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KAUST alumnus Angel Garcia Esparza completed both his M.S. ('11) and Ph.D. ('16) degrees at the University. He is now a postdoctoral research fellow at Stanford University. Image courtesy of Angel Garcia Esparza.
-By Tanya Petersen, KAUST News
KAUST alumnus Angel Tonatiuh Garcia Esparza (M.S. '11, Ph.D. '16) is about to embark on an exciting journey.
Now a postdoctoral research fellow at Stanford University working at the Stanford Synchrotron Radiation Lightsource in the SLAC National Accelerator Laboratory, he was recently awarded beam time at SLAC's Linac Coherent Light Source—the world's first hard X-ray free-electron laser facility. The Linac Coherent Light Source takes X-ray snapshots of atoms and molecules at work in materials and in living things. Garcia Esparza's experiment will study the ultra-fast underlying processes occurring at the early stage of the water-splitting reaction for the production of solar hydrogen fuel.
This cutting-edge work builds on Garcia Esparza's interests in sustainable energy and achieving a carbon neutral society. His research is focused on using X-ray absorption spectroscopy to study catalytic materials for energy conversation applications. One of these projects is currently the transformation of methane and carbon dioxide into syngas—a mixture of hydrogen and carbon monoxide that it is used to make fuels and chemicals at large scale.
Before Stanford, Garcia Esparza completed both his M.S. degree in environmental science and engineering and his Ph.D. in chemical science at KAUST, with both degrees taking place under the supervision of Professor Kazuhiro Takanabe. He credits the KAUST Discovery Scholarship as a turning point in his career.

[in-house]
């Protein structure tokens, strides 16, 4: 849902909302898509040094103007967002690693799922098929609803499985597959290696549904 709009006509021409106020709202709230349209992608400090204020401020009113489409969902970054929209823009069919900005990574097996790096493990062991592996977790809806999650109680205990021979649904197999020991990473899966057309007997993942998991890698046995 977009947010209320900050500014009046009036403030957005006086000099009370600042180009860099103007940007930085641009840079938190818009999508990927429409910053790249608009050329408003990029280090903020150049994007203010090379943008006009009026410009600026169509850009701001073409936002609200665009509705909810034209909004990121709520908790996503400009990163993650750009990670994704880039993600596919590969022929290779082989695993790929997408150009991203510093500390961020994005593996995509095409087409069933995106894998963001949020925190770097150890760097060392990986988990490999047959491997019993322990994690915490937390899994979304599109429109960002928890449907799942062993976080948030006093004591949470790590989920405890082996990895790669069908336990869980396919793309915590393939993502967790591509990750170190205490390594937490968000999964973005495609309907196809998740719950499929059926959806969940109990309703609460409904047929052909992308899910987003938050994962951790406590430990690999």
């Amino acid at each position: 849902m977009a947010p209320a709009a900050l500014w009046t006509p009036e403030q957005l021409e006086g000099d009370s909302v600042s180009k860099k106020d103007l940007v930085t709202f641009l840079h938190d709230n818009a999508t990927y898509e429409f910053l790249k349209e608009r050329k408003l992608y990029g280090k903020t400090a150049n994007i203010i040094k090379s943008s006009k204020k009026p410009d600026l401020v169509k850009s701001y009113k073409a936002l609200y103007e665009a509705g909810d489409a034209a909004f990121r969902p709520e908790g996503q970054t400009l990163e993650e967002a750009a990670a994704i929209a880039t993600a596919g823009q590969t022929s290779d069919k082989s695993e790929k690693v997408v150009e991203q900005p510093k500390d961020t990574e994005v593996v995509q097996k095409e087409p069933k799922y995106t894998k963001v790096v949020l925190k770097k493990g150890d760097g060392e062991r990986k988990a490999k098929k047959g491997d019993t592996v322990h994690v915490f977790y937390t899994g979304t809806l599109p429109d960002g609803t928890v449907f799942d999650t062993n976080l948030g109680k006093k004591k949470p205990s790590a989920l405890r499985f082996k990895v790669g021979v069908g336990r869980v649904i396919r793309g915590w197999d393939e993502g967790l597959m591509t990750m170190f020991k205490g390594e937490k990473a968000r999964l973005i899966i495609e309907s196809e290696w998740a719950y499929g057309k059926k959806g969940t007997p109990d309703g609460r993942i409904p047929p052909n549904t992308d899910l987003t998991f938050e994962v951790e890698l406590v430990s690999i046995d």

Alumnus Angel Garcia Esparza (M.S. '11, Ph.D. '16) is part of the University's founding class of students from 2009. He is pictured here (top row, first on left) on campus in September 2009, just after the University opened. File photo.
One of Garcia Esparza's most outstanding memories of KAUST is attending passionate professors' seminars and lectures, and this passion inspires his work to this day.
"We must move towards supplying energy to our exponentially growing society in the most sustainable way," he explained. "The transformation of greenhouse gases into valuable chemicals and fuels is a promising approach that, if achieved at industrial scale, could have a significant impact to accomplish a carbon-neutral society. In the long term, a sustainable cycle of using sunlight to split water to generate hydrogen fuel and then burning the hydrogen back to water is one of the ultimate goals of solar energy conversion."
As he continues his research journey in the U.S., Garcia Esparza noted that, having conducted research in Europe and the U.S., he realizes the immense advantage of pursuing graduate studies at KAUST.
"[KAUST] is the best place to try something new. Challenge yourself out of your comfort zone. Be ready to work hard. Explore all the possibilities. KAUST is the right place to fulfill radical ideas," he said.